When it comes to specific disciplines, Dr. Burgess-Jackson is probably correct to criticize philosophers, after all there are a number of subjects in which philosophers are not trained qua philosophers. But this point is irrelevant to his broader point for at least three reasons:

1. Philosophers do have factual training. They are trained in the history of their own field. Of course they do not study their past in quite the same way a historian would, nor should they be expected to do so. However, they do possess knowledge of their discipline that experts in other fields lack qua experts in other fields (i.e. the history of philosophy is not standard training for an economist, even though economists may have knowledge of such on an individual level).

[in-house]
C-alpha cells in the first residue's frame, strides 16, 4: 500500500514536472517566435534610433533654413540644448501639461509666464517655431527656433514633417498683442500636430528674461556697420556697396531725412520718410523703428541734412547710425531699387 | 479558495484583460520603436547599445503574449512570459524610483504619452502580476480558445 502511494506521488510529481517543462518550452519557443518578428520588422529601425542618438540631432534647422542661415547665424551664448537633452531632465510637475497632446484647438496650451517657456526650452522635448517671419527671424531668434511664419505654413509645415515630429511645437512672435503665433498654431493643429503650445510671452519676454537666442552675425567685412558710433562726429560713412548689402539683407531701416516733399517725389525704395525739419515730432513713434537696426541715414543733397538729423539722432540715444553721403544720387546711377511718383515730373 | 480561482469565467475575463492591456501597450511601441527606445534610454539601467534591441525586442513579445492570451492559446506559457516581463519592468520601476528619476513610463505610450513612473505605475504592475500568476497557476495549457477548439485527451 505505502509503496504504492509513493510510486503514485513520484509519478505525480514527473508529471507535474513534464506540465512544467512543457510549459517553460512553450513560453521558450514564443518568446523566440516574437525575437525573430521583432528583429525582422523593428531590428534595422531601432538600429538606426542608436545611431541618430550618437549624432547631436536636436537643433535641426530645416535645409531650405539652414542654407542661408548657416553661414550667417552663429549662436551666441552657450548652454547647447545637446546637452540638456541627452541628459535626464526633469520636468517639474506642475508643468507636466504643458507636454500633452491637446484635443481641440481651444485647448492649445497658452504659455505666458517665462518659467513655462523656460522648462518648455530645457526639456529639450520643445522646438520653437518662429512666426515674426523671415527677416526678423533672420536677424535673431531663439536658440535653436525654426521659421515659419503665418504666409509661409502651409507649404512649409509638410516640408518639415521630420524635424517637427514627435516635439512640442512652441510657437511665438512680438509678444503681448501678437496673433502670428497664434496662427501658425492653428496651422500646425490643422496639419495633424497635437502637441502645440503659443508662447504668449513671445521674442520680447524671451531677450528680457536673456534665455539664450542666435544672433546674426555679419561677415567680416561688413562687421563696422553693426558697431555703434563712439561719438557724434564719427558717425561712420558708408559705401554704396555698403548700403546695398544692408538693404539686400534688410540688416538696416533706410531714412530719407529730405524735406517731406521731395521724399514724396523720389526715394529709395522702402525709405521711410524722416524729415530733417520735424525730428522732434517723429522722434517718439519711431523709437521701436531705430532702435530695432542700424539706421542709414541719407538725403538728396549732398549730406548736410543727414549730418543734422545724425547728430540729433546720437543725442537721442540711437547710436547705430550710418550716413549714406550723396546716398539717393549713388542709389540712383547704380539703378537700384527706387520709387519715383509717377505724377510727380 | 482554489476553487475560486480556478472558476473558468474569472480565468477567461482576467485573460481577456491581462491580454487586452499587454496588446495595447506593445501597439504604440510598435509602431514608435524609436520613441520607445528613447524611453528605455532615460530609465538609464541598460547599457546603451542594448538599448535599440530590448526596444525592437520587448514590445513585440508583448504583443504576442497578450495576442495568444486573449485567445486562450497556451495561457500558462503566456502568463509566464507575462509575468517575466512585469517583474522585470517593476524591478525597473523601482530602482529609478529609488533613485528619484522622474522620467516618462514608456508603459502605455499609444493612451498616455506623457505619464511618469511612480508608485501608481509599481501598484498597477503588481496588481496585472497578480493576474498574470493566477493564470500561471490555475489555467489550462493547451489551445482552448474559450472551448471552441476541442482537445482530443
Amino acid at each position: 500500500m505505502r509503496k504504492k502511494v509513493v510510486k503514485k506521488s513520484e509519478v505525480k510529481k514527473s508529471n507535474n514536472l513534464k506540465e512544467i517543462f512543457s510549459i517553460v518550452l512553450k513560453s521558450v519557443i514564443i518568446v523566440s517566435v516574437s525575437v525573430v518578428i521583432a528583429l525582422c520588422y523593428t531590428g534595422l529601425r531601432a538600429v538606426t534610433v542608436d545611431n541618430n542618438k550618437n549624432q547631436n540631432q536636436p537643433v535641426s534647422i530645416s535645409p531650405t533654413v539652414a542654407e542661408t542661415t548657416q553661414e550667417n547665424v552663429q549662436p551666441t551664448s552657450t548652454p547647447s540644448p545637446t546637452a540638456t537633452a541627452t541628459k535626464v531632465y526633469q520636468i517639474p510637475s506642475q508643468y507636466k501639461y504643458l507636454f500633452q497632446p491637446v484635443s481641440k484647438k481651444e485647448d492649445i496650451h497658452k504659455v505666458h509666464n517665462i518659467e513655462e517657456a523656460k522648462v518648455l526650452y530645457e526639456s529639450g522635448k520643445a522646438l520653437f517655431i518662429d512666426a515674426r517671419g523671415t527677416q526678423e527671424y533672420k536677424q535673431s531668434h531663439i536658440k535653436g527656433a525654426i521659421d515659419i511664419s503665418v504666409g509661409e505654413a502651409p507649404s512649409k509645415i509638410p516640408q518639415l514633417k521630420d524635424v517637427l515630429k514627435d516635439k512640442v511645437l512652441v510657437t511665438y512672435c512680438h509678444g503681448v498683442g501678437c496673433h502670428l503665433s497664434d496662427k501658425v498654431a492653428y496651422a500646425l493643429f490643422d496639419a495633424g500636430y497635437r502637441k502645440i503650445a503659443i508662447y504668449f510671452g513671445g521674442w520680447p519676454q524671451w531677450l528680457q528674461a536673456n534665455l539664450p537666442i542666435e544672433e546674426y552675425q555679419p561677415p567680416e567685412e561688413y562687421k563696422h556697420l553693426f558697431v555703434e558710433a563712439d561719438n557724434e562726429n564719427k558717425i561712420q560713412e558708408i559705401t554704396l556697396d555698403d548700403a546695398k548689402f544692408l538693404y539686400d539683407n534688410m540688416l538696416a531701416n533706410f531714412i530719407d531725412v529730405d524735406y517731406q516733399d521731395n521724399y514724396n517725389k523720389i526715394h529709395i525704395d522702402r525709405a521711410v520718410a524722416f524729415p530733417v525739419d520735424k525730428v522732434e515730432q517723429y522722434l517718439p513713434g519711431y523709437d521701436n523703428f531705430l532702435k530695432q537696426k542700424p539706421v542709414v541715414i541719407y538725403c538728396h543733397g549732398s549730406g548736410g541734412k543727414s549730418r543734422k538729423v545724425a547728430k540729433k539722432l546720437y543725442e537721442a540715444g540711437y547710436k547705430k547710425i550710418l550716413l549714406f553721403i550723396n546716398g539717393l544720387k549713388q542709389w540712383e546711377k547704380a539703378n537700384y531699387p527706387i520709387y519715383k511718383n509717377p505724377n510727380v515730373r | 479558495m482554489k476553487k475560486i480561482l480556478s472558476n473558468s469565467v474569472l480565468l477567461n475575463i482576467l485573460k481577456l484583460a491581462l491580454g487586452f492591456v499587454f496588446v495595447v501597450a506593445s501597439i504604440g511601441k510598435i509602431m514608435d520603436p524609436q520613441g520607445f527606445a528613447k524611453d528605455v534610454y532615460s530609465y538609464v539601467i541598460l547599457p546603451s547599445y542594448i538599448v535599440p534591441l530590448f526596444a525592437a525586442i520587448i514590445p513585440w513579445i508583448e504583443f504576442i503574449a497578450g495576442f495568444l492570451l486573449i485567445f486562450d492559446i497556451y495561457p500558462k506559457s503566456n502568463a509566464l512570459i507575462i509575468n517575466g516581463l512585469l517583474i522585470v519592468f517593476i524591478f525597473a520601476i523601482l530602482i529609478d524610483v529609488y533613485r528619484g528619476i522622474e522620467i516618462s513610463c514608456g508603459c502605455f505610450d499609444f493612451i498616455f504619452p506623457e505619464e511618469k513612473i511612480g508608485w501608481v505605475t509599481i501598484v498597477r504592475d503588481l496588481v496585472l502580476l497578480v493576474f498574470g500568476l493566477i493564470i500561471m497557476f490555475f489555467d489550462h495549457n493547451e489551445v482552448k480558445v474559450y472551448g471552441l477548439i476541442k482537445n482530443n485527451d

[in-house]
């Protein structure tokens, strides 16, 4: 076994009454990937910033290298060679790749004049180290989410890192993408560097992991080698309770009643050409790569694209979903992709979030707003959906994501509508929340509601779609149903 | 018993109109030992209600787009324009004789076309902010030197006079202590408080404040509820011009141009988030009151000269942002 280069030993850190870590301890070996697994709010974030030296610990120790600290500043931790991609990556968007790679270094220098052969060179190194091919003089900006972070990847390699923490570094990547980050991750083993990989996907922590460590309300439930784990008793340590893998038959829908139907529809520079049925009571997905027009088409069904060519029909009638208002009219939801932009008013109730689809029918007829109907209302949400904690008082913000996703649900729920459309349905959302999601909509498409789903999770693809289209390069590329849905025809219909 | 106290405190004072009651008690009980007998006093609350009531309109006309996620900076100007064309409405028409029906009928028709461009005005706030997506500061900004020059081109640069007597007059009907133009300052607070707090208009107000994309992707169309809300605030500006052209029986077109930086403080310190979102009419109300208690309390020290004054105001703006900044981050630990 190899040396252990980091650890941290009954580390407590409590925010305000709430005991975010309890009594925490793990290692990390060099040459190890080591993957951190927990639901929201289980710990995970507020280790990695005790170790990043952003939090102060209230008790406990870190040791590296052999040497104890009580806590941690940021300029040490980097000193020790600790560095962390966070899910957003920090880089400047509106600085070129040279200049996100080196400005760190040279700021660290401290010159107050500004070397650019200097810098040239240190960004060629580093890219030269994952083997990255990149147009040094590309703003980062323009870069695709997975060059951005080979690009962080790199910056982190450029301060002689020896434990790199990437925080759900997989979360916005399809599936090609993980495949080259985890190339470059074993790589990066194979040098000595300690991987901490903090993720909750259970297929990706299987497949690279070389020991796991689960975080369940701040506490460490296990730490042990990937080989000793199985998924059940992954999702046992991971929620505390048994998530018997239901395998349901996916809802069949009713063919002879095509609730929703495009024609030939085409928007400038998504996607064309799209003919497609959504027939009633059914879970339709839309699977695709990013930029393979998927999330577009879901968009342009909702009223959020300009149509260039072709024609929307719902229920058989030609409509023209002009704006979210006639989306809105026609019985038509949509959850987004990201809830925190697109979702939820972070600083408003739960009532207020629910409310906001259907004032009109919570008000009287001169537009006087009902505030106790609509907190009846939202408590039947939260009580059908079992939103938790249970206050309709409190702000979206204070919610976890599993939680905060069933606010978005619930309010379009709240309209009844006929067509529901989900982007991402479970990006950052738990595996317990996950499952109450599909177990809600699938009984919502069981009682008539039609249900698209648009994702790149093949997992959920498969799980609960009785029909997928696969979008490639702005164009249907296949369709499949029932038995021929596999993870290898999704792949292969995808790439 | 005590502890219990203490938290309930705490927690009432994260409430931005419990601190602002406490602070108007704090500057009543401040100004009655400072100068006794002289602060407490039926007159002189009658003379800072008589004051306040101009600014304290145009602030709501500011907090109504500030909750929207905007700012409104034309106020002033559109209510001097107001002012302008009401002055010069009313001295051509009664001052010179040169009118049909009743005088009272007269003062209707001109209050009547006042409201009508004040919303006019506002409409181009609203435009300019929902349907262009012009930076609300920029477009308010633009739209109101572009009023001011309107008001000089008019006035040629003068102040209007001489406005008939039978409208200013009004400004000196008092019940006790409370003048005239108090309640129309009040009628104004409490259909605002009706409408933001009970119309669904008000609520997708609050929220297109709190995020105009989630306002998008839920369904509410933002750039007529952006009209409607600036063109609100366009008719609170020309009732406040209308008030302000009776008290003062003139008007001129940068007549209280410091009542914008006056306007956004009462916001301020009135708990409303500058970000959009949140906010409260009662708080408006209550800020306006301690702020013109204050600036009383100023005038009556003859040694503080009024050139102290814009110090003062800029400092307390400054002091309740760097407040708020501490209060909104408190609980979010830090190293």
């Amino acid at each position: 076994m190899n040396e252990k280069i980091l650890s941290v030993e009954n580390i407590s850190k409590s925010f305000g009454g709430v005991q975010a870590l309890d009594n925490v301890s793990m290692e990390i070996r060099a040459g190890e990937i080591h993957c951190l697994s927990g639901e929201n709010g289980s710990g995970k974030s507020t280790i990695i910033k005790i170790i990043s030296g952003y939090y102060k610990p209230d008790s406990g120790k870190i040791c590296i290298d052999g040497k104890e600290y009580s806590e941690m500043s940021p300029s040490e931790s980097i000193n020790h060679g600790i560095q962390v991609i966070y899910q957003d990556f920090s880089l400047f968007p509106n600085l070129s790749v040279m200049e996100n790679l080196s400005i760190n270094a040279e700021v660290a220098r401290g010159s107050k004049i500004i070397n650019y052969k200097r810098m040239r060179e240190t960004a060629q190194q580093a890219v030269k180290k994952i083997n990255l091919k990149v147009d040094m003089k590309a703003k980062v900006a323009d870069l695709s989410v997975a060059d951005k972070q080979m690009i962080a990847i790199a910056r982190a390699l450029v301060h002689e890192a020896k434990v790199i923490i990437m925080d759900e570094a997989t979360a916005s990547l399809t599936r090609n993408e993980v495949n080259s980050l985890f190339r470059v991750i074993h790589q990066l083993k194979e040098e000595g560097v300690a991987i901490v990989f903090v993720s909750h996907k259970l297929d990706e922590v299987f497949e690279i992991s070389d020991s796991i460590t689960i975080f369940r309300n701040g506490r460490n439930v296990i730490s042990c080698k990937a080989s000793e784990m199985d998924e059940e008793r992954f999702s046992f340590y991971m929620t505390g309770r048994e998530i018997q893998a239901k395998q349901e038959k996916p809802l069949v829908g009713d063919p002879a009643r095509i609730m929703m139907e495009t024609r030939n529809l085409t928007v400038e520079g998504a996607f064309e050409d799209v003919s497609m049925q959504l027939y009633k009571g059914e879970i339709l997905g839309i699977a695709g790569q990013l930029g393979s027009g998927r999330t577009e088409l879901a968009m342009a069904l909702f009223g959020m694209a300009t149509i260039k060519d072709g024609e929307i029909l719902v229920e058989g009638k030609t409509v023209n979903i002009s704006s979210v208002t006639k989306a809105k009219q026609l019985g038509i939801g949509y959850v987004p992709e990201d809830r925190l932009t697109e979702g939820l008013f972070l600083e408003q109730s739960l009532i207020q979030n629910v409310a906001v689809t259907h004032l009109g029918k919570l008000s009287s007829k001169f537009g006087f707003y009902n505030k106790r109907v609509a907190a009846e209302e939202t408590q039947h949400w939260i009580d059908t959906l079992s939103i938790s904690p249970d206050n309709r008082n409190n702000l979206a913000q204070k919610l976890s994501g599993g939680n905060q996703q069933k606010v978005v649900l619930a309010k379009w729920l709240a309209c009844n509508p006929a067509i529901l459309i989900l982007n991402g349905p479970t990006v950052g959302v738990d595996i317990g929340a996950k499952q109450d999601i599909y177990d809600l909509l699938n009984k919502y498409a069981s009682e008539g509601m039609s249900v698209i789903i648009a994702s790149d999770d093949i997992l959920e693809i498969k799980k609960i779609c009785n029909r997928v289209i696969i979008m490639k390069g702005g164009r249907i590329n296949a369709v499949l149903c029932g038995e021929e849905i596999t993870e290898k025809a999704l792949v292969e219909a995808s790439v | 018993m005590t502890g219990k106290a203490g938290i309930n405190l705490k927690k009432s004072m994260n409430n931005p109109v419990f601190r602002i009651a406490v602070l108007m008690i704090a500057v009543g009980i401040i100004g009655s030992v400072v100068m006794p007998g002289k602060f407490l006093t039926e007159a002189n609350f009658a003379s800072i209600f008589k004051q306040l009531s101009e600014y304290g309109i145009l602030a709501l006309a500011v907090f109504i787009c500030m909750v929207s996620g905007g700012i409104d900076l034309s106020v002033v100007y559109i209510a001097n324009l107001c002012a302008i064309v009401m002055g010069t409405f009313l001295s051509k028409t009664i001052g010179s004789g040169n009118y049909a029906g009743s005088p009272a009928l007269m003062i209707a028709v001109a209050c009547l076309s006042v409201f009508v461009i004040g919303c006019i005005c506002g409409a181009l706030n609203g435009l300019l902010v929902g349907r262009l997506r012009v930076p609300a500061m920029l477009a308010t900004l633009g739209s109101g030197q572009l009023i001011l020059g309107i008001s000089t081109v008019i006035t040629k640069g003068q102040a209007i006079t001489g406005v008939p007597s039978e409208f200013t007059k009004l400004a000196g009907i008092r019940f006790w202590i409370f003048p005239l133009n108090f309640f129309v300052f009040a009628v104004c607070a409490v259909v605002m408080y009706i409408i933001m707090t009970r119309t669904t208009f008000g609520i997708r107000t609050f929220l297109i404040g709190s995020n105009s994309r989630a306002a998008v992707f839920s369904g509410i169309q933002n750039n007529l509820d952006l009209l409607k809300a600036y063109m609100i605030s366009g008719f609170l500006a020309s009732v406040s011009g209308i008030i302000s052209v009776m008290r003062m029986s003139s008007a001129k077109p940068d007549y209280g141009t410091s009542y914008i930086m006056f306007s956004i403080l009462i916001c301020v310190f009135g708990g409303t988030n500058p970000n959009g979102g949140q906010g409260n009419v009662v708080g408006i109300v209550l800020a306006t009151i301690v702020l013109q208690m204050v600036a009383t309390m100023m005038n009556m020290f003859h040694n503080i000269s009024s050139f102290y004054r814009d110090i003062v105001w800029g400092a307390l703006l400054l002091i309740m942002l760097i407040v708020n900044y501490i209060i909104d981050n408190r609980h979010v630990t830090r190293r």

2. Dr. Burgess-Jackson is taking a position with regard to meta-philosophy. He is arguing that there is no factual data/problem which is by its very nature philosophical. In other words, for any problem, the factual aspect of that problem is decidedly non-philosophical. But why should we accept this? It sounds so reductionist, so to speak. What of the mind/body problem? What of other numerous metaphysical problems that are by nature philosophical. What of political philosophy, which deals with the philosophical aspects of political theory? These are not factual, in some sense, and yet specific to philosophers. (Independent philosophical problems).